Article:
As young children, we participate in all sorts of pastimes – catching lightning bugs in jars, feeding the neighbor’s dog things it shouldn’t eat through the fence and riding our bikes up and down the driveway because our moms wouldn’t let us go any further.
But my favorite childhood memory by far is acting out “The Wizard of Oz” in its entirety. Sure, I did the same thing for “Pocahontas” and “Aladdin,” but somehow not having copper skin or an understanding pet tiger deflated a little of the joy.
Every weekend, my parents knew the routine. I would be occupying the entire living room for an undisclosed period of time, and if there were any interruptions, the video would need to be rewound so I could be sure to capture every piece of magical dialogue.
Needless to say, I have become quite the expert on all things Oz over the years and am therefore a critical connoisseur of any Oz memorabilia. So when I heard the Peoria Players Theater was doing a version of the classic, I knew I had to be there with a scrupulous eye.
I was fully prepared to be uber-critical. After all, how could a measly play ever live up to the magic that was the movie? Yet I found myself gasping and singing right along with the other esteemed critics in the audience (the 10-year-old girls).
To begin, the casting was what made the show, as almost every character nailed the onscreen versions.
Dorothy (played by Clare Zell) looked and sounded just like I always pictured I did, in her blue gingham dress and ruby slippers. Auntie Em and Uncle Henry were as cute as I always pictured and may have even had slightly more personality than in the movie. The Lion and Glinda were certainly believable, as was the all-powerful wizard. The Tin Man was probably the weakest character in my book, but who could blame him under all that latex paint.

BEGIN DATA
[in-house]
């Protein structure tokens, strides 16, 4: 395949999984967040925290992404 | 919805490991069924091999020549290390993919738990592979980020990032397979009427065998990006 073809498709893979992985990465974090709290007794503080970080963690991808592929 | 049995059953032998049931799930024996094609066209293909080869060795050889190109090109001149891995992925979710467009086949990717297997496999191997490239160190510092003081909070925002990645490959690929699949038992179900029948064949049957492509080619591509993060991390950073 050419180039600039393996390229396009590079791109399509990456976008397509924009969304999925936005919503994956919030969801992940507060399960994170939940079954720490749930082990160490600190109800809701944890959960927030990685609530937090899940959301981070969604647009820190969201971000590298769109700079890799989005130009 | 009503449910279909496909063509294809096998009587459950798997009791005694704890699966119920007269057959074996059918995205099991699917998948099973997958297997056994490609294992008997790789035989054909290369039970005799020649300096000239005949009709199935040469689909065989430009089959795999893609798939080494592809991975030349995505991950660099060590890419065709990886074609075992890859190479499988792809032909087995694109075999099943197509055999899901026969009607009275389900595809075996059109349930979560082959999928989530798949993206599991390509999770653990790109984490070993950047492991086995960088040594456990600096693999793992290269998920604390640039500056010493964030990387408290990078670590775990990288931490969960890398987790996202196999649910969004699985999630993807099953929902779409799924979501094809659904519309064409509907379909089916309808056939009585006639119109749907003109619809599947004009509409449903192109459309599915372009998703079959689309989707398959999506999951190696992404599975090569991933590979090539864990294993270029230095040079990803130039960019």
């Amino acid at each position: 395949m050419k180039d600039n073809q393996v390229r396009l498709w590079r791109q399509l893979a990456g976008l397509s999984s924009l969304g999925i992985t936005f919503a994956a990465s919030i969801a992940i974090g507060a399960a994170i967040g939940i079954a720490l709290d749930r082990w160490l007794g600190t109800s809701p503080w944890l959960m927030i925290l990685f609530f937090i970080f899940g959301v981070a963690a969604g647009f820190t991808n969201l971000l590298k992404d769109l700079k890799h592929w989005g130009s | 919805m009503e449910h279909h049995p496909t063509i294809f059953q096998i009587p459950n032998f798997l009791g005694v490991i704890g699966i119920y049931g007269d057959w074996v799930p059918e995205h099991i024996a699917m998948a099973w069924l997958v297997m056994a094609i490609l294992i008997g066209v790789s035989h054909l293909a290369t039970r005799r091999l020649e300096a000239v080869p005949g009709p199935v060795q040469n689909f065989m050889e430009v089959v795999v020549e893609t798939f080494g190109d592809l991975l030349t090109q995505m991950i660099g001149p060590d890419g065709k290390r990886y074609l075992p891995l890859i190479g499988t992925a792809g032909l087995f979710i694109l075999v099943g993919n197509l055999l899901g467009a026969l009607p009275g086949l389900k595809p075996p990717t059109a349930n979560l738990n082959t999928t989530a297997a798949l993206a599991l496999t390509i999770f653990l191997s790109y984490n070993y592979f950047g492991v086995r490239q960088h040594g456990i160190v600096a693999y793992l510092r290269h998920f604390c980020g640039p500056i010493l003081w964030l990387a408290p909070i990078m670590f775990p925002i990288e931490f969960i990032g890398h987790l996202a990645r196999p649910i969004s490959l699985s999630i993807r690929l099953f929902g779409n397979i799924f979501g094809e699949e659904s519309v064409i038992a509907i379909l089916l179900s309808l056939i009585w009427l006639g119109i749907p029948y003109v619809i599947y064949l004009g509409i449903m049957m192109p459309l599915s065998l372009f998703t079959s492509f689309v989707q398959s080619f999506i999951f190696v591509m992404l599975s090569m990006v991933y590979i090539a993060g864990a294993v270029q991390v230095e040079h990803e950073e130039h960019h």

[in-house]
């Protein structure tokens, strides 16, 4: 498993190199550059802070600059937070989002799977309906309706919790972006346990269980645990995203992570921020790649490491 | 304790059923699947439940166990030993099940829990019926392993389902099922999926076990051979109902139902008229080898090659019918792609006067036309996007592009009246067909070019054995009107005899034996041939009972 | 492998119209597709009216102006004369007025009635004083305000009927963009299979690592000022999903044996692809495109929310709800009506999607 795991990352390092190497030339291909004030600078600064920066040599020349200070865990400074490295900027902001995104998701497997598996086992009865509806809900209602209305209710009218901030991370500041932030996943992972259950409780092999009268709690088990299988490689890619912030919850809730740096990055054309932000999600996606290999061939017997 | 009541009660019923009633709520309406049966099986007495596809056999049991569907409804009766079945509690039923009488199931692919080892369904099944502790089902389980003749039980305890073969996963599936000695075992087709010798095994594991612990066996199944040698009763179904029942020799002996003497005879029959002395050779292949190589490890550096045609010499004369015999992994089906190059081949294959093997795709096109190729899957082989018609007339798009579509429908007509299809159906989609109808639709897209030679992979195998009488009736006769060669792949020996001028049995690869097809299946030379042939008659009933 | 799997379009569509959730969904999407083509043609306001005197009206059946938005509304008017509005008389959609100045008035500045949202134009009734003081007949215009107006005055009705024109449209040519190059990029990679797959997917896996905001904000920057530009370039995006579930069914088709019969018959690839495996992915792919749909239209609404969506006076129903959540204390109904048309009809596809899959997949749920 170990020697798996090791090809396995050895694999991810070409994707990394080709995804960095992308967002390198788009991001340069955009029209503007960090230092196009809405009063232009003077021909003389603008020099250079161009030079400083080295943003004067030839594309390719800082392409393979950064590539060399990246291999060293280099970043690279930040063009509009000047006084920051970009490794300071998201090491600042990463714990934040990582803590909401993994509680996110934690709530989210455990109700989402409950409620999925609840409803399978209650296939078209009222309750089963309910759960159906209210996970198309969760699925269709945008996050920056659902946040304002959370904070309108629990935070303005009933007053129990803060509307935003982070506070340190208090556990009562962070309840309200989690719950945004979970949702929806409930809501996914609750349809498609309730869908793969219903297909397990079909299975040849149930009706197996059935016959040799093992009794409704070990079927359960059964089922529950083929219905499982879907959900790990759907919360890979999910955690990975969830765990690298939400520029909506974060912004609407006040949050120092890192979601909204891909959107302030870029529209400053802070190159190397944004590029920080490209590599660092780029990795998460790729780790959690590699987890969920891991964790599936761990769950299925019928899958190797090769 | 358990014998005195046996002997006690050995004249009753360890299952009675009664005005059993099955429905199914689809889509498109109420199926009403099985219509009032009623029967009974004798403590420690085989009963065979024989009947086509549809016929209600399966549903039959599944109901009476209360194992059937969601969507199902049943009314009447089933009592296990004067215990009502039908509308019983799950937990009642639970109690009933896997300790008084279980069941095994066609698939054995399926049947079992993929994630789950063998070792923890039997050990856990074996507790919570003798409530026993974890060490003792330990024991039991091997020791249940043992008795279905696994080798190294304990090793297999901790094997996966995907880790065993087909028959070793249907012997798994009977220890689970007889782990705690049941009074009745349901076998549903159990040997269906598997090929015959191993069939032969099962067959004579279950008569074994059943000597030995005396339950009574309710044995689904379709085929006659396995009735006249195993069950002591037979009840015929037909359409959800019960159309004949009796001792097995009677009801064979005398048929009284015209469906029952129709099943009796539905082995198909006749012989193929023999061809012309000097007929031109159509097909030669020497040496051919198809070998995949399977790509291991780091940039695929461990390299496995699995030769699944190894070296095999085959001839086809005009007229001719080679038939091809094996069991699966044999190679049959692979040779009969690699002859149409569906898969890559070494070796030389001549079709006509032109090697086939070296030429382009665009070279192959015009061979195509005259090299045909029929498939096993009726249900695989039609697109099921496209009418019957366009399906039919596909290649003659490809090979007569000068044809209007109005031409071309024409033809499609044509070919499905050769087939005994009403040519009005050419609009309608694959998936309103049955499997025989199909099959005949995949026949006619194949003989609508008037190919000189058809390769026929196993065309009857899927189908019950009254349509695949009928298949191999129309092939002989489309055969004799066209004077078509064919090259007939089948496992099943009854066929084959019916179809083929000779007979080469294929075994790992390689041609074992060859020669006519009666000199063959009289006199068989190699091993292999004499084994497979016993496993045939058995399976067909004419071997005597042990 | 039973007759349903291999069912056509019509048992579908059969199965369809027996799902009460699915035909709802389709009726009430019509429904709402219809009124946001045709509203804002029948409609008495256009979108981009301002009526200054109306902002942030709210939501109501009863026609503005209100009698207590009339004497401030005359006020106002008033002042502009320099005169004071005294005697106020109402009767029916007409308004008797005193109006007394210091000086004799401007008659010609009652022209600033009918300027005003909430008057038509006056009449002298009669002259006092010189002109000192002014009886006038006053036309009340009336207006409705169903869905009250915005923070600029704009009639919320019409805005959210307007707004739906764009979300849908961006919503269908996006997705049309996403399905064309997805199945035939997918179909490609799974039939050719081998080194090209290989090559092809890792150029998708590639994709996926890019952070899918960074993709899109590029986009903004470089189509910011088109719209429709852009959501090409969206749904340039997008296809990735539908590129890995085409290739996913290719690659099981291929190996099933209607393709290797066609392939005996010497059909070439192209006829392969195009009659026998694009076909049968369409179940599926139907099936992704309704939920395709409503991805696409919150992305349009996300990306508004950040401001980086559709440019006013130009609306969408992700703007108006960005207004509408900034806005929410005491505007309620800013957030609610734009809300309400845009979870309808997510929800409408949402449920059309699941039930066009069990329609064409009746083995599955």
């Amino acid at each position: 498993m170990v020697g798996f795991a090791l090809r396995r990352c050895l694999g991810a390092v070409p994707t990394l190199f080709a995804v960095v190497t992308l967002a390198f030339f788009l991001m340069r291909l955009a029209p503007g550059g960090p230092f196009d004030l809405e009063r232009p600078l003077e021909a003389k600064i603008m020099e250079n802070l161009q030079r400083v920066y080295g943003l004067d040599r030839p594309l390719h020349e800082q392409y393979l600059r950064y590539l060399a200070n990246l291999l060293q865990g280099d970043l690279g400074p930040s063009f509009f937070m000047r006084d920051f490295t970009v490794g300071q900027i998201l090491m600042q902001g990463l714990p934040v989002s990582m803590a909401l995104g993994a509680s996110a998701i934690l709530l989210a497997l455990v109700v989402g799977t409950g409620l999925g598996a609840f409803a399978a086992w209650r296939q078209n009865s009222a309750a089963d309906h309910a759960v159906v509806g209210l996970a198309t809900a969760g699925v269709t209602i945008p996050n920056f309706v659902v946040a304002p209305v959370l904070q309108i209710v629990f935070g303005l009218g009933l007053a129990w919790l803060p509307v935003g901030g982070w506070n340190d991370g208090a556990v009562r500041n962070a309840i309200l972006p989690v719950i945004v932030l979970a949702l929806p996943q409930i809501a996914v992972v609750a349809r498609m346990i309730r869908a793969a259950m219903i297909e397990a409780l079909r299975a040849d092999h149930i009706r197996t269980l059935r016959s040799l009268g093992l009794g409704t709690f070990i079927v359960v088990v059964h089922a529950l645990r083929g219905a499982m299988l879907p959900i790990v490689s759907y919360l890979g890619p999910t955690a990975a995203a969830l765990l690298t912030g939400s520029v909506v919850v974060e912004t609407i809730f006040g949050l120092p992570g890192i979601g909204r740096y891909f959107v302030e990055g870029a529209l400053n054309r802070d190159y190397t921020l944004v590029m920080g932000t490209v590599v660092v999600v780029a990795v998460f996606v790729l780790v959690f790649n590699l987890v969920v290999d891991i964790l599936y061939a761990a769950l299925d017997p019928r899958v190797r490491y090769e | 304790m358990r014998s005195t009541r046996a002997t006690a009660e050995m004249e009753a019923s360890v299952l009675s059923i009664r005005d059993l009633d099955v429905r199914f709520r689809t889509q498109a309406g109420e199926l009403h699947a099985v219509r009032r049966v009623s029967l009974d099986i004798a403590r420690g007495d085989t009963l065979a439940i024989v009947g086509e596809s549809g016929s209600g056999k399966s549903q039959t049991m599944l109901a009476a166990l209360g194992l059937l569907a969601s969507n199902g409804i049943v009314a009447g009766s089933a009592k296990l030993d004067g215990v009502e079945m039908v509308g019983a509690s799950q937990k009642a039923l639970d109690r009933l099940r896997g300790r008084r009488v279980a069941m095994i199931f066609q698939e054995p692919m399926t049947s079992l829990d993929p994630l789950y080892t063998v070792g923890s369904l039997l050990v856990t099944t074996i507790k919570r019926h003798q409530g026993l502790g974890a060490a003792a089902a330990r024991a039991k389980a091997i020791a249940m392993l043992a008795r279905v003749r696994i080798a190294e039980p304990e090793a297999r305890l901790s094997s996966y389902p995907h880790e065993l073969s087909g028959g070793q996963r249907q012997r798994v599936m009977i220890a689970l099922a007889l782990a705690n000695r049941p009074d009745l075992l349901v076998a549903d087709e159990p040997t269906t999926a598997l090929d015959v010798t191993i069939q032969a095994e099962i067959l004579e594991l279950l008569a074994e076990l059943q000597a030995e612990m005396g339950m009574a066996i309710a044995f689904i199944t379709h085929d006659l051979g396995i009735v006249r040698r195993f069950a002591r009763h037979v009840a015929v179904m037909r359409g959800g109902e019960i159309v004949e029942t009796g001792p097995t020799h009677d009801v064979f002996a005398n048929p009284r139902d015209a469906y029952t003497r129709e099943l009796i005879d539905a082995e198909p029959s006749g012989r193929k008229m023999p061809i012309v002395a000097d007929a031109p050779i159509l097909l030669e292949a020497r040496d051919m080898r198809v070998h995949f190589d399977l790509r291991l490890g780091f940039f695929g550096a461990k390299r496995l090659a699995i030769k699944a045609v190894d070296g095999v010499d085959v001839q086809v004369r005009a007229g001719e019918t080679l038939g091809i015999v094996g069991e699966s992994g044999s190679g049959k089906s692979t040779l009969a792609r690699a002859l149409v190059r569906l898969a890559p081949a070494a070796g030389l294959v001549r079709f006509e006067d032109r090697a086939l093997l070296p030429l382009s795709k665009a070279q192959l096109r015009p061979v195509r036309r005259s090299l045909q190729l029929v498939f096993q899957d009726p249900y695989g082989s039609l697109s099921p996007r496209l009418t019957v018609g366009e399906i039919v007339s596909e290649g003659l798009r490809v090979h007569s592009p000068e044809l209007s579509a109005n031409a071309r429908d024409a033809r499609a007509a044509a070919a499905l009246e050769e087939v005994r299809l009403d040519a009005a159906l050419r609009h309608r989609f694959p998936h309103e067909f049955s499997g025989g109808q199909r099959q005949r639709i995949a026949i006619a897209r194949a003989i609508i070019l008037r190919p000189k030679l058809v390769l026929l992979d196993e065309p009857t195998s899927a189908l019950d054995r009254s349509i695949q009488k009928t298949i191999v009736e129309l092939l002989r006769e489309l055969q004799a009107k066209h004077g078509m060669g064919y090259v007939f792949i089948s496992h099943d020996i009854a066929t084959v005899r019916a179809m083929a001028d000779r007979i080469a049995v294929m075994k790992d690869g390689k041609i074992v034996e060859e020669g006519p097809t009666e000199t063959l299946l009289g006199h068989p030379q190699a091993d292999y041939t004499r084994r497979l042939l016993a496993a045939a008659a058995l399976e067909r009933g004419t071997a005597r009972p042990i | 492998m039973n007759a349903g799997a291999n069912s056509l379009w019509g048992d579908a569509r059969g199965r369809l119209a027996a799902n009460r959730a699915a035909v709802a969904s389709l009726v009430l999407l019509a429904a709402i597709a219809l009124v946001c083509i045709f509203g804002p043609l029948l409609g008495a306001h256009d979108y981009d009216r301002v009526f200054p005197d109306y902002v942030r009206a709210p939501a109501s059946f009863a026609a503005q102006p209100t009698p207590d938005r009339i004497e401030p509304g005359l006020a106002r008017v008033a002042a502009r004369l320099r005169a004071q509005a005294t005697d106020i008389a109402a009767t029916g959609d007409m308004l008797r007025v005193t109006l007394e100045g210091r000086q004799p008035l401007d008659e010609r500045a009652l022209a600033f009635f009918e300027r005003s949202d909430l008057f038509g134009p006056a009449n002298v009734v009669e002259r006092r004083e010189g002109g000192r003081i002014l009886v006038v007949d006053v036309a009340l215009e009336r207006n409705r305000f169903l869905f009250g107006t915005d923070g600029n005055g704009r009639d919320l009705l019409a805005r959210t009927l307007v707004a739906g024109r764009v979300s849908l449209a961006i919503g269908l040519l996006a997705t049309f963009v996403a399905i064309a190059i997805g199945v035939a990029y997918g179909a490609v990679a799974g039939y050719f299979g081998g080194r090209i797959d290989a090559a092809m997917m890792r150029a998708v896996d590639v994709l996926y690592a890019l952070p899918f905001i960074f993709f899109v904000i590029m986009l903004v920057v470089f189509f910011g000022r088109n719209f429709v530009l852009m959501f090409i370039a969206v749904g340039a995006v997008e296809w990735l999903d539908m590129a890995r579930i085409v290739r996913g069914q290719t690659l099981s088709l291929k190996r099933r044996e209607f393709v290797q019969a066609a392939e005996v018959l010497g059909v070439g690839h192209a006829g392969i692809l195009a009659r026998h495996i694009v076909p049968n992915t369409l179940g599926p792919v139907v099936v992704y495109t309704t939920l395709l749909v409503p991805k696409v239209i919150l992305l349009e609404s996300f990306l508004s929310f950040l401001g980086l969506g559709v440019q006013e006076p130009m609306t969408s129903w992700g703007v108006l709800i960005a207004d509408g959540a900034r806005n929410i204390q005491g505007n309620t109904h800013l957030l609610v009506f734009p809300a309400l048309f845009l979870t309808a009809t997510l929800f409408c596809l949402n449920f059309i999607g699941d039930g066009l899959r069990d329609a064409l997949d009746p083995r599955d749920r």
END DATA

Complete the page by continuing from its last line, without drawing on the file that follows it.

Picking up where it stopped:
By far, the two standout characters were the Wicked Witch (Julie Boesch) and the Scarecrow. Boesch was active in the theater scene in Chicago, and this additional experience shows as her humor and familiarity with the audience were soon apparent. The Scarecrow (played by Josh Hammond) was far and away my favorite character, both as a 10-year-old girl and entertainment reviewer.
I have always had a weird crush on the character, which makes sense given my past track record of guys with an unfortunate lack of brains. Hammond did an amazing job and 100 percent nailed the Scarecrow’s mannerisms, facial expressions and voice. However, this huge amount of talent is less surprising when you learn that he is a recent Bradley graduate.
The set and costume design were impressive and practical. The set was a revolving one in the center of the stage and was quite impressive.
The choreography and colorfulness of the Munchkins (who were not actual little people, just children) could not have been better, and I was certainly impressed with the dedication of such young, budding actors and actresses.
The storyline followed the original pretty well except for one main deviation. The “lost Jitterbug” scene was included, which involved costumed “Jitterbugs” dancing around the stage “biting” the four comrades, causing them to dance uncontrollably. This scene, along with the song, was so much fun to watch and shows that the director, Mary Ellen Ulrich, really did her research.
The only downside that slightly tainted the magic that was this show is the addition of the DVD projector onto the ceiling to show things like the tornado and the Wizard of Oz. This could have been a really unique addition, and a great way to show some of the elements that would be hard to show on stage.
However, it was overused and added a corny element (especially with the black letters announcing DVD input along the bottom) to what would otherwise be a sophisticated production.
To be honest, until this weekend I had almost forgotten what it was like to feel that sense of magic that you feel when watching a show based in the land of Oz. No matter how many vampire stories or Harry Potter movies come out in the future, there is no place that will provide that classic taste of magic – no place like Oz.